We don’t like to spend too much time on market anomalies, let alone individual stocks that fall outside long-term asset allocation principles, but this seems to have taken over the headlines last week. Rarely do stock market quirks become mainstream news; in this case, it carried over to market sentiment to some extent and definitely raised trading volumes.
GameStop is a video game retailer, and an example of a stock that has been a favorite recent target of short-sellers. This is largely because of skepticism about the company’s long-term business fundamentals (the stock was selling at under $5/share). Like many brick-and-mortar based retailers, Covid has accelerated the movement to online commerce, and has punished these types of companies—putting their future in greater doubt. Taking a step back, selling a stock short is practically the most negative view an investor can take, since it’s the polar opposite of owning it. It involves borrowing the shares from another party, and selling them in advance, so in essence hoping for a sharp downturn to re-buy (‘cover’) the position later at a lower price. So it’s like buy low, sell high, except executed in reverse. Investors like hedge funds (often in long/short or market neutral strategies) take short positions in companies for reasons like weak financial prospects, over-optimistic expectations, or even potential fraud. Naturally, this can be risky, especially if extra leverage is used. Such investors may even convey bad news about a company to weaken its stock price, which sounds odd at first thought, but really is not that much different than Warren Buffet talking about his admiration for Coca-Cola—hoping the stock price goes up.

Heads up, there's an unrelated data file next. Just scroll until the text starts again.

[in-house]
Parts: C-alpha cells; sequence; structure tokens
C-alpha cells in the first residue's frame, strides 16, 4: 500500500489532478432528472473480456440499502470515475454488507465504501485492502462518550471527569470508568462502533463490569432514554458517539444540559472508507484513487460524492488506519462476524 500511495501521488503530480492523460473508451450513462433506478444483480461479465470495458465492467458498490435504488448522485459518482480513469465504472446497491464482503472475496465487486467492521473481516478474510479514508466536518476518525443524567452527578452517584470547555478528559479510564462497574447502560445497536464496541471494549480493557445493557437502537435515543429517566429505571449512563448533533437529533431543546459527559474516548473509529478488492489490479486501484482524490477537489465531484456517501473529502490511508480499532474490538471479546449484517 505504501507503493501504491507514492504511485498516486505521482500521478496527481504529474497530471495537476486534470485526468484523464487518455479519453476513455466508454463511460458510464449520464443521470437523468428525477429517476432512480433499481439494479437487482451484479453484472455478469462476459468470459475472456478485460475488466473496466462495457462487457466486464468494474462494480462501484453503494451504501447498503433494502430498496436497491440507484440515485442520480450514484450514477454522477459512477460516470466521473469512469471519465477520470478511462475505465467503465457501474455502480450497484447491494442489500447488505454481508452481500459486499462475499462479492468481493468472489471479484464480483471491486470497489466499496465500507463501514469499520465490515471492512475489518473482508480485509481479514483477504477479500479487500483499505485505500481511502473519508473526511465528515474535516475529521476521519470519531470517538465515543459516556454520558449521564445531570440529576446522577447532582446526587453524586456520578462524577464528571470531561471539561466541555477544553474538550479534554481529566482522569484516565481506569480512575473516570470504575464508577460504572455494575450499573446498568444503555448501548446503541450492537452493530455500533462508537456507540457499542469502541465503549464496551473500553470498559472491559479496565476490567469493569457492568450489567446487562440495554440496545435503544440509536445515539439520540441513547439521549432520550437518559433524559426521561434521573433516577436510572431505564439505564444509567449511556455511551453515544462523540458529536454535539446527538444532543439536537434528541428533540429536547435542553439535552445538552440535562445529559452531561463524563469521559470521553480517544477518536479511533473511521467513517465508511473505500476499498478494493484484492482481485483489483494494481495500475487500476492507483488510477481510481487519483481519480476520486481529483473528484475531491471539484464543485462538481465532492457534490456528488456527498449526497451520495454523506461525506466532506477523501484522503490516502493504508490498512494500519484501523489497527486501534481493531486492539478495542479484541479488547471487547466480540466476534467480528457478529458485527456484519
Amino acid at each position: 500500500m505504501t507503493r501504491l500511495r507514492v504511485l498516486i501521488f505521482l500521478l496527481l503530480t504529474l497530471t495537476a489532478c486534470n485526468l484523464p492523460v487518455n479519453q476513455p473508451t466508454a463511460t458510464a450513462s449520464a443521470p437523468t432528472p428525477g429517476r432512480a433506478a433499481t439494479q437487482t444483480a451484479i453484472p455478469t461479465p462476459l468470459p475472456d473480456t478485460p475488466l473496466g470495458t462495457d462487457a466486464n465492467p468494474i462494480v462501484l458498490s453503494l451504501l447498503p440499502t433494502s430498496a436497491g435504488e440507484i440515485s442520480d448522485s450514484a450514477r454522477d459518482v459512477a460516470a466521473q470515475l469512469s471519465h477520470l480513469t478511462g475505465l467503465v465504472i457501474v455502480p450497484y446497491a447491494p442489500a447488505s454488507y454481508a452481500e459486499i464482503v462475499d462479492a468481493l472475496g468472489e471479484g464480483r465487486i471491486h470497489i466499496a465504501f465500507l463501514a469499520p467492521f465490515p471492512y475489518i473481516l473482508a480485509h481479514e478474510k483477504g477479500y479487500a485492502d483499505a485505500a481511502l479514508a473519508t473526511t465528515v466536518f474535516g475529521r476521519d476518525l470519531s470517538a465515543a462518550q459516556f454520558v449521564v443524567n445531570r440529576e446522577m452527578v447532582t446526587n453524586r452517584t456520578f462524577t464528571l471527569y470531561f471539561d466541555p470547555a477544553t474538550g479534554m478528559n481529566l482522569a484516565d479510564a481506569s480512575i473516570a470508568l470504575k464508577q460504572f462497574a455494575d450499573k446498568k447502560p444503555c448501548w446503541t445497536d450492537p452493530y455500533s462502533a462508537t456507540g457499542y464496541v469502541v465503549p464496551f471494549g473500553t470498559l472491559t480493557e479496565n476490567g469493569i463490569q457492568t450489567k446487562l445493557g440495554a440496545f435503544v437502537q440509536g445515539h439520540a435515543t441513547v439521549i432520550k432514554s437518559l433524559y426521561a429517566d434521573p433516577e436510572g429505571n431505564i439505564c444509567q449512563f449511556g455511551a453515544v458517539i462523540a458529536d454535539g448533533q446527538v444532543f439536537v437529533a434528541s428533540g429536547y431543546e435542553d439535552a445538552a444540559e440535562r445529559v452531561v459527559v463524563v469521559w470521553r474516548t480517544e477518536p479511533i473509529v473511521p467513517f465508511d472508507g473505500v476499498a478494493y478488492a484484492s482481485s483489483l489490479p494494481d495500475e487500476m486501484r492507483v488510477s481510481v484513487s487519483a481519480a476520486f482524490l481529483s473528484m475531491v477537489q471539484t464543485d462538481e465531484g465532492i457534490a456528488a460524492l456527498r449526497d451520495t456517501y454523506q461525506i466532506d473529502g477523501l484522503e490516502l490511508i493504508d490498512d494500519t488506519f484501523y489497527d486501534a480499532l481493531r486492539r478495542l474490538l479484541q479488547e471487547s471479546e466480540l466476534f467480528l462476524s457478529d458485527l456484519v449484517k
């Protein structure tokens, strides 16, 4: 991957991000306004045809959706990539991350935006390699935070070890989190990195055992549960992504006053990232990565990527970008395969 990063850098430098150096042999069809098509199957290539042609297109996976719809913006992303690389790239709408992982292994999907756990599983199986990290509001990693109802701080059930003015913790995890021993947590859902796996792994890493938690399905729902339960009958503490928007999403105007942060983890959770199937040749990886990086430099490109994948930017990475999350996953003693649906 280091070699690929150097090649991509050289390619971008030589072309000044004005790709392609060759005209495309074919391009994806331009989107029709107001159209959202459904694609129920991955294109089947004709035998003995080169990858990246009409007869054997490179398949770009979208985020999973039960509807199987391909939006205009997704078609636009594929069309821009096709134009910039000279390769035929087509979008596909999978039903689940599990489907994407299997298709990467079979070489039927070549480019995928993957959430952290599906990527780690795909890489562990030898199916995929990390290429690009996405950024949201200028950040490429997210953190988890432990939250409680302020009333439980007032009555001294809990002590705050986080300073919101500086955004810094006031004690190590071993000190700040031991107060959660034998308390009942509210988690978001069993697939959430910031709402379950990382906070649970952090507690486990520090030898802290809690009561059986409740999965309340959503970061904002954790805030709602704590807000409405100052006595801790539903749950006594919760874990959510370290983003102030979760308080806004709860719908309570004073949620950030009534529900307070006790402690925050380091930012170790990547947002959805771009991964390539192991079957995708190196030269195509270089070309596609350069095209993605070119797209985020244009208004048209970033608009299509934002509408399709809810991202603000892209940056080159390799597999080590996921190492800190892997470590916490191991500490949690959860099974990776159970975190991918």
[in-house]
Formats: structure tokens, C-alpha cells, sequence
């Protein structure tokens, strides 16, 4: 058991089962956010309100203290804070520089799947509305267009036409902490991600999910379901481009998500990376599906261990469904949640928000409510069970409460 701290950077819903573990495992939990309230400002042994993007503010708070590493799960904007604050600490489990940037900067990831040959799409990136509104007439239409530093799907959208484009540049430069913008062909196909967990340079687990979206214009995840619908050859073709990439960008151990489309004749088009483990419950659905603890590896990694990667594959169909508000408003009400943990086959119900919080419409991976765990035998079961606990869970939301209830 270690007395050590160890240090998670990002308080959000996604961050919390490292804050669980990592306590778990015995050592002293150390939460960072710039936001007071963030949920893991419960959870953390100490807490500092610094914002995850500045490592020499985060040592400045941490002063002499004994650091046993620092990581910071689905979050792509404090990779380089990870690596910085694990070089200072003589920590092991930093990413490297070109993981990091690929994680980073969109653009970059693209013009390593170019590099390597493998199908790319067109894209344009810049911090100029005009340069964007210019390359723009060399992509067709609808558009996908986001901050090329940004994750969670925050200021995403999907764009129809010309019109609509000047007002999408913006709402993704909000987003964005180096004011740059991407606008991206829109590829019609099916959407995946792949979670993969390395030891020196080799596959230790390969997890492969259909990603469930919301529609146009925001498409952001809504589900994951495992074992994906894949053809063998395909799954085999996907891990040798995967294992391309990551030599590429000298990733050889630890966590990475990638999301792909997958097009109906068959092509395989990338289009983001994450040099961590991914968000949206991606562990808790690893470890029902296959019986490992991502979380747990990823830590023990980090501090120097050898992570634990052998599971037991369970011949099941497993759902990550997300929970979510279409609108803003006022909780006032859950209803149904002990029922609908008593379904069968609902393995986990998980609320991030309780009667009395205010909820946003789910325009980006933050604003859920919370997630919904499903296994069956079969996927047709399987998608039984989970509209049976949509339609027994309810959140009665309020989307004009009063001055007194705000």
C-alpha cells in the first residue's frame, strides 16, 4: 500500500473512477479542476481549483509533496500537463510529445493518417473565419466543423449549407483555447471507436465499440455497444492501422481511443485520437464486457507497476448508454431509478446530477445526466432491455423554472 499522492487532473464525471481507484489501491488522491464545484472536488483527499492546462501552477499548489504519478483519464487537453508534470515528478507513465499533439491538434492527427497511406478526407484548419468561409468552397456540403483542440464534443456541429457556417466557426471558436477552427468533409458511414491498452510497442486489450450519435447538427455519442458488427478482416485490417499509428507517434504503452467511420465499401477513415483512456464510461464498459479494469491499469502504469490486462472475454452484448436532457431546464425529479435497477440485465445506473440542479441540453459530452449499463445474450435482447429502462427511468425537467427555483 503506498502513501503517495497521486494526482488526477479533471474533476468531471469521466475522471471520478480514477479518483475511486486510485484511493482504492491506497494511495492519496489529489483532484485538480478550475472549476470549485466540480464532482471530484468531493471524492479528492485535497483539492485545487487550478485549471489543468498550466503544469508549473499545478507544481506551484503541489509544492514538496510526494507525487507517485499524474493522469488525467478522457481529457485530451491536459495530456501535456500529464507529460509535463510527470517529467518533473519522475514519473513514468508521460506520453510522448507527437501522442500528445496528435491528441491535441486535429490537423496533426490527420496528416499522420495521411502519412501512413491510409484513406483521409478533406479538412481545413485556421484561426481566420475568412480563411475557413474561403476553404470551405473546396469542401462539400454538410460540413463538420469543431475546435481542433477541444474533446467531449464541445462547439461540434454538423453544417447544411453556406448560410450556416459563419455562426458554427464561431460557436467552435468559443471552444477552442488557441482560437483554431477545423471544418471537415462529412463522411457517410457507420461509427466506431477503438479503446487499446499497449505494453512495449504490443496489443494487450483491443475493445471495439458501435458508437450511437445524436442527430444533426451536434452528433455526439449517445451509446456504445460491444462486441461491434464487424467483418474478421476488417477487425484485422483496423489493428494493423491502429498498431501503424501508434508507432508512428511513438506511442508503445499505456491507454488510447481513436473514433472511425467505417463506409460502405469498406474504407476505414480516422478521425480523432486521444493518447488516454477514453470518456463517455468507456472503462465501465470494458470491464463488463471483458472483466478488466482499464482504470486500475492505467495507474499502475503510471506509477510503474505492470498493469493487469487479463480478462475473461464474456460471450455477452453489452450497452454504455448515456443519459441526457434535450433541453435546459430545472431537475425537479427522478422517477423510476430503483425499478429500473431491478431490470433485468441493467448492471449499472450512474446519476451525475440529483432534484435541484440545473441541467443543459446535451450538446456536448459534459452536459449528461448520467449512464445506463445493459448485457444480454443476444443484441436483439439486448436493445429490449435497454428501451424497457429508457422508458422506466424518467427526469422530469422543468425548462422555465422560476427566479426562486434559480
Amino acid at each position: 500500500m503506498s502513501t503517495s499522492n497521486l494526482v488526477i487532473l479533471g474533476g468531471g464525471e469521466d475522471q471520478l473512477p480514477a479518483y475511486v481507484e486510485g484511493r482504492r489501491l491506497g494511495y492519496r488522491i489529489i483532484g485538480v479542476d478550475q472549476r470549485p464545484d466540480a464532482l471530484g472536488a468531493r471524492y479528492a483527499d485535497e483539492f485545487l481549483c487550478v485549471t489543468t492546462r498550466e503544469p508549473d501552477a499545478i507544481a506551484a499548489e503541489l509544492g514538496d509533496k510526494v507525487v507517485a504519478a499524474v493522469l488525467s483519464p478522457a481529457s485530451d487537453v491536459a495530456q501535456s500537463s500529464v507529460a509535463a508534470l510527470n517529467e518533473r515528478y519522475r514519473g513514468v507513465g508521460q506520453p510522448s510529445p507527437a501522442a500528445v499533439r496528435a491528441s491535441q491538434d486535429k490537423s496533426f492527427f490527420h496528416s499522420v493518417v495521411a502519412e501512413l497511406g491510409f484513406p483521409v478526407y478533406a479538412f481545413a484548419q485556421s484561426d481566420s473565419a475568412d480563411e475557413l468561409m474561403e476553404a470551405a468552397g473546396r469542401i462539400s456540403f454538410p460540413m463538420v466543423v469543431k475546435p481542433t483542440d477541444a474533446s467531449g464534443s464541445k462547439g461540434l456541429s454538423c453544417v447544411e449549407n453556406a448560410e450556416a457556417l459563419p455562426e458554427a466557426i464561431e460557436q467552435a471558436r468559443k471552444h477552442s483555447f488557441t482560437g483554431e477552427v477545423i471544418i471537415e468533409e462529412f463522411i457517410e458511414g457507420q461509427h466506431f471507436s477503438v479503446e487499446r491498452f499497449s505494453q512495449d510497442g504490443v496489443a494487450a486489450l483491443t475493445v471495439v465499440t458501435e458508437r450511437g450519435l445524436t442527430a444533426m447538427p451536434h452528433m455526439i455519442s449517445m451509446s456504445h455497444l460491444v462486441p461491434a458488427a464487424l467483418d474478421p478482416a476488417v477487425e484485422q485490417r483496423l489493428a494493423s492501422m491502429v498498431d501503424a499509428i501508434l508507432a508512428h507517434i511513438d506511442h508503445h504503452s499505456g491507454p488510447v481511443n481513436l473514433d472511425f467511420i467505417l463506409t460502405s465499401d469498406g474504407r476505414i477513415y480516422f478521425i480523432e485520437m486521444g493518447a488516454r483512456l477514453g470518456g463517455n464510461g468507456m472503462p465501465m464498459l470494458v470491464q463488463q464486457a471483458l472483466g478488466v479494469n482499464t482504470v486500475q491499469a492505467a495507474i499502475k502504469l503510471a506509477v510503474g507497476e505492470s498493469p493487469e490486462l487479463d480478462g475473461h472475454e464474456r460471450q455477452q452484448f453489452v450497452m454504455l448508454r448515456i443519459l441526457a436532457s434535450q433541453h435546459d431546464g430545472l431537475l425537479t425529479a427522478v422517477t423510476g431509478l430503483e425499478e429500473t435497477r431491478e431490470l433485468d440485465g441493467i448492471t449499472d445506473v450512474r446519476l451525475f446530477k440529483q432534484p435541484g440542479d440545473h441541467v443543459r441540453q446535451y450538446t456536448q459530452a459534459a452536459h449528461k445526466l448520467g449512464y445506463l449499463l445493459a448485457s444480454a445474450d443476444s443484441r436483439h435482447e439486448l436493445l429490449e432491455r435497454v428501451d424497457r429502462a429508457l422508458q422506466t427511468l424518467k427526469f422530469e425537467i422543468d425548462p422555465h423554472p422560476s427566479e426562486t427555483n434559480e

Based on reports, it seems a group of retail investors (presumably video game fans, who may have taken the GameStop assault personally) decided to take a stand against ‘greedy’ hedge funds and punish them for taking advantage of these troubled companies. In that sense, this has been described as a morality play (and/or these folks have given hedge funds too much credit, as fund failures are far more common than successes, but not as publicized). They’ve gathered support on Reddit, an online news aggregator and discussion site, as well as Twitter and other forums. By buying large amounts of the stock in aggregate, as well as that of a few other market short targets, like BlackBerry, AMC, and Bed Bath & Beyond, the group hoped to create a ‘short squeeze’. This happens when demand for owning long positions turns the tables on and overwhelms short position holders, pushing prices sharply higher, and creating huge losses for the shorts. Short squeezes can result in dramatic market movements, but have been a common practice for centuries, and often involving well-known investors. Similar to past cases, the result this time has been a sharp increase in volatility and quick and extreme price jumps for several of these companies. It also creates a feedback loop where the more (unjustifiably) expensive a stock gets, the greater the interest and potential profit in shorting it—if the shorts can hold on long enough, suffering losses in the meantime. Shorting is a risky bet, since a stock can fall to a limit of $0, but losses are theoretically unlimited (the stock price can grow to the sky, and the shorting party has to return the borrowed shares at some point, regardless of price).